Local water rates are set to increase by 14-percent in January — a hike of about $4.30 per month for the average single family — as a result of the drought.
The East Bay Municipal Utility District Board of Directors voted Tuesday to approve the increase despite the recent rains. The surcharge will be temporary and would be phased out if enough rain dumps on us this winter.
The money raised by the surcharge, about $16 million, will pay for the cost to usher in 16,000 acre feet of emergency water from the Sacramento River, EBMUD said.
While the surcharge is temporary, EBMUD staff recommended that its board vote on higher surcharges this summer in case a dry winter forces the utility to purchase more water.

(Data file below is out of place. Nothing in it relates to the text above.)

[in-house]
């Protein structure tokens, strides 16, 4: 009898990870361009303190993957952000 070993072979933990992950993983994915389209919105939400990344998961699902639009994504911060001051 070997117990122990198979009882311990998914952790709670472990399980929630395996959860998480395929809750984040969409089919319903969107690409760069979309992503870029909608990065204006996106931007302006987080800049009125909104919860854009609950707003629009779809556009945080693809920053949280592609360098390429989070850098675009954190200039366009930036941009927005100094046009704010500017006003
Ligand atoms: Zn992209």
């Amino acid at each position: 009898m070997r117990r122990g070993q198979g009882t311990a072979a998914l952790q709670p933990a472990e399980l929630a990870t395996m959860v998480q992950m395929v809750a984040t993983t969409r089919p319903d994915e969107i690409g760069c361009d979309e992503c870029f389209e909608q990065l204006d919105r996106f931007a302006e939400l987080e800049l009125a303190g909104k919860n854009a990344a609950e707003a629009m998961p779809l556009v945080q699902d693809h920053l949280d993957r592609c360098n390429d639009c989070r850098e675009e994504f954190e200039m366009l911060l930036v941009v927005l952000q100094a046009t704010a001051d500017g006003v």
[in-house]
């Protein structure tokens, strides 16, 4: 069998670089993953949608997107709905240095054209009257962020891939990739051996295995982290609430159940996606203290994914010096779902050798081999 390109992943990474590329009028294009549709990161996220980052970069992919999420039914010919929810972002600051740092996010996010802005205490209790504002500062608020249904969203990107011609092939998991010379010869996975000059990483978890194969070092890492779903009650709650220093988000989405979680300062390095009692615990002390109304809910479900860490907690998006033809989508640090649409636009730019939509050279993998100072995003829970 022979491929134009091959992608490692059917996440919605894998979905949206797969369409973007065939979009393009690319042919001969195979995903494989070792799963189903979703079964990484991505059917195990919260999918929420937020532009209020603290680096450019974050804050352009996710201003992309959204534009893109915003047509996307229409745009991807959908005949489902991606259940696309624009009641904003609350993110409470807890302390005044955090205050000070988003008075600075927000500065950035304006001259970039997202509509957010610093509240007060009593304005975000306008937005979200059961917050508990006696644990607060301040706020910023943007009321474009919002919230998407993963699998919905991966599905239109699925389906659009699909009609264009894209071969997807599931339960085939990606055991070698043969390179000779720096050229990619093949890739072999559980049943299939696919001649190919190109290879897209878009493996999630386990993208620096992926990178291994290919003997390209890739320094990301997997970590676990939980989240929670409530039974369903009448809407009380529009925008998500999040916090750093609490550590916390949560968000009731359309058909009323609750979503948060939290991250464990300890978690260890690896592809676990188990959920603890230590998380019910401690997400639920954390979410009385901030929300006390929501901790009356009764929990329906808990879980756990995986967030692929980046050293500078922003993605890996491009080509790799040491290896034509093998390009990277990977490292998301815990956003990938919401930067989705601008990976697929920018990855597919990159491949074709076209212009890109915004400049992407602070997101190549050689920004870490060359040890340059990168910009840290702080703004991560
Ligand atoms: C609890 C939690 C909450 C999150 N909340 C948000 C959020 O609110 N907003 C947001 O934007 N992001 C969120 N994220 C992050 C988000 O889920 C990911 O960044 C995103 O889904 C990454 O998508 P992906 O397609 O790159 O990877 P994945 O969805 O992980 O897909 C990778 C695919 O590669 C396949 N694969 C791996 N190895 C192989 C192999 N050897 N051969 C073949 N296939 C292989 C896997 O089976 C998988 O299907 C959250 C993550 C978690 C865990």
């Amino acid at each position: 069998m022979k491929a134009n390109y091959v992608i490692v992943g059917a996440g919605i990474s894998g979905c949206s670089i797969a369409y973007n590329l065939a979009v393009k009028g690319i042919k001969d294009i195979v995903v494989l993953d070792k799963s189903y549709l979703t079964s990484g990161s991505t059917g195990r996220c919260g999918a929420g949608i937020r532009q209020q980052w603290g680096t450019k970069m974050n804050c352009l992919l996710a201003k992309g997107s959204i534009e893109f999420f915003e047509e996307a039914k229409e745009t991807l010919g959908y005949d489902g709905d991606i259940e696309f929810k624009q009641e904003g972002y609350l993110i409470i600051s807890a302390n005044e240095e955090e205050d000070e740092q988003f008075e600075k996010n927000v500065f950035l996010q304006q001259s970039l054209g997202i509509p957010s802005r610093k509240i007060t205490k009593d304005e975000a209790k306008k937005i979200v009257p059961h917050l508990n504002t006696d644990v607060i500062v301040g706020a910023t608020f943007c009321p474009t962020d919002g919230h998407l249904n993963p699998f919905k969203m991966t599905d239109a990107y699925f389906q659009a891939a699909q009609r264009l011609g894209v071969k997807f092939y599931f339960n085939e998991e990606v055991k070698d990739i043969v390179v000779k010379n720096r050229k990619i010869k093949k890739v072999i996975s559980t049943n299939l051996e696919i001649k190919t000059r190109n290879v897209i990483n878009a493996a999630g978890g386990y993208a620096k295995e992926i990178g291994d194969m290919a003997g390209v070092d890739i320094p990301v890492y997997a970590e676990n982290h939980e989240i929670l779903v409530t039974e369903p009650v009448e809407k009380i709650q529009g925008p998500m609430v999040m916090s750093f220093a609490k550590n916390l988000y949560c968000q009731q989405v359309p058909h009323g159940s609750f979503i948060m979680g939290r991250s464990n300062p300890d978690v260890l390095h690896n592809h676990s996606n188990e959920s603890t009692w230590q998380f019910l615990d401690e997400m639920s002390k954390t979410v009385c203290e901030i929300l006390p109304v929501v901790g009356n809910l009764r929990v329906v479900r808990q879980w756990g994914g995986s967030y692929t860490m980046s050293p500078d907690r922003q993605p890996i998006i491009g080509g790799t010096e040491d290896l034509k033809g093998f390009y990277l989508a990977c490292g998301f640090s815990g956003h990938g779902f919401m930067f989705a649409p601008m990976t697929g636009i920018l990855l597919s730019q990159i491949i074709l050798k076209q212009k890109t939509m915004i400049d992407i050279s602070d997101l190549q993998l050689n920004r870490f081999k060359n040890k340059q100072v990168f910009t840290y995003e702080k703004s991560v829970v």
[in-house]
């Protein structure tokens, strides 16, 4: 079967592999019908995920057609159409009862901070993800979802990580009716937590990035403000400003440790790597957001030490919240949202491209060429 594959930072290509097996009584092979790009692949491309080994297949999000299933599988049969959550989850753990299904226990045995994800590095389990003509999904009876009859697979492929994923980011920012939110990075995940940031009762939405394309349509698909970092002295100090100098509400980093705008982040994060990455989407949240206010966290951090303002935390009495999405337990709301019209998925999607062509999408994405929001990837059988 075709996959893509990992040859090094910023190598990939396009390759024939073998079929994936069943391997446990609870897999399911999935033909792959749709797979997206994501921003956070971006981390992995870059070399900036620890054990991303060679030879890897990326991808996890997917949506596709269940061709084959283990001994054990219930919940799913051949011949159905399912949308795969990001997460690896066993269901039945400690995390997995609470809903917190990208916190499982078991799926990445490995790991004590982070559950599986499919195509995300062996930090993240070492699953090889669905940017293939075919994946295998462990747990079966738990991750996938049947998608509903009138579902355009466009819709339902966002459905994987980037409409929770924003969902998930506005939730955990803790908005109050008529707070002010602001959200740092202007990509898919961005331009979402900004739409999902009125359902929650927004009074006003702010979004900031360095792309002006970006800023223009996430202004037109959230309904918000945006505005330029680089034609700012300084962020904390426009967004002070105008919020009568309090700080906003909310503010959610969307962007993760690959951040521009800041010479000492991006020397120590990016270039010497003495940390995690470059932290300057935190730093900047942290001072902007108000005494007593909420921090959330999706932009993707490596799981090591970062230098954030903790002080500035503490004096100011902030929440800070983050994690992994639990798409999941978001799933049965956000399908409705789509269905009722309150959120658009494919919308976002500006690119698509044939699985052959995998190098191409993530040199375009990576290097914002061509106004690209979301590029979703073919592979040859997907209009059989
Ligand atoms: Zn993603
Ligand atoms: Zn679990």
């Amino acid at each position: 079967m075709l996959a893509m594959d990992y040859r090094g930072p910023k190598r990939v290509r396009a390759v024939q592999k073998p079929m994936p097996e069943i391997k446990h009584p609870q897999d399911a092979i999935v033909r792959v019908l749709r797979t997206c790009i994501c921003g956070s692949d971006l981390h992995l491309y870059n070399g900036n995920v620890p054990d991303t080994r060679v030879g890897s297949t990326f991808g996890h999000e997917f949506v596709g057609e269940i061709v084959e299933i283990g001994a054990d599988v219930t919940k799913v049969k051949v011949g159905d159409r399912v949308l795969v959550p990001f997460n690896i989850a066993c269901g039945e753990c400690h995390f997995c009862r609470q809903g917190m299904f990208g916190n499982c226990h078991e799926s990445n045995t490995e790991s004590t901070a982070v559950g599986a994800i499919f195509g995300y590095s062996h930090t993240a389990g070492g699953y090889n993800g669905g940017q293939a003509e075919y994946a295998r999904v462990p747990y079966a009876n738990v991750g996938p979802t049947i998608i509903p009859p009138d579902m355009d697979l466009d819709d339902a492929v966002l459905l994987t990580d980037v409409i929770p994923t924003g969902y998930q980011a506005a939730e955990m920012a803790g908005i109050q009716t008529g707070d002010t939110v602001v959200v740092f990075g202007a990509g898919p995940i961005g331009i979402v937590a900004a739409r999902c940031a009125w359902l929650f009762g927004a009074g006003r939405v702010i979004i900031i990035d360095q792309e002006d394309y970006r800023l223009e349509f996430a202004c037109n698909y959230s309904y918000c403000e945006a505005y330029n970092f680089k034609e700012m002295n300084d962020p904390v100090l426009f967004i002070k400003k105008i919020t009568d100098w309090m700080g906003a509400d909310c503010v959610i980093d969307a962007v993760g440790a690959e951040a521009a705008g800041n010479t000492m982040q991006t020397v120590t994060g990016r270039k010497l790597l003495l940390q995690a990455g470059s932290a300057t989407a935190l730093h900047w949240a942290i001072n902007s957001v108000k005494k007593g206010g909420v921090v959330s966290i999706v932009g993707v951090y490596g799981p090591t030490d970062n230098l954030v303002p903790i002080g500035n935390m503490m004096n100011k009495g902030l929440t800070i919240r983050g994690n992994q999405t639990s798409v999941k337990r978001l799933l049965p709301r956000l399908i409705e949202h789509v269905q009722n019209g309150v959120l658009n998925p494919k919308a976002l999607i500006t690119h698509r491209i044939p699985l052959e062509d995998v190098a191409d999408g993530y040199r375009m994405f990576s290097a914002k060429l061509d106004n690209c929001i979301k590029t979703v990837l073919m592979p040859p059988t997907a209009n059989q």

The board also asked ratepayers to cut their water use by 15-percent, or 5-percent higher than it previously requested. The average EBMUD household uses an average 246 gallons per day. A 15-percent reduction is 37 gallons less, the agency said.
“This is our third dry year in a row,” said Board President Andy Katz. “Our customers’ ongoing conservation before and during this drought is one reason why we have not had to ask for harsh cutbacks. We do expect some more rain this winter, but possibly not enough. It is prudent to prepare to ask our customers to cut back a little more in case our reservoirs don’t refill this winter and the drought continues.”
The EBMUD supplies water to a 332-square-mile area in Alameda and Contra Costa counties, extending from Crockett in the north, southward to San Lorenzo, eastward from San Francisco Bay to Walnut Creek, and south through the San Ramon Valley, according to the district.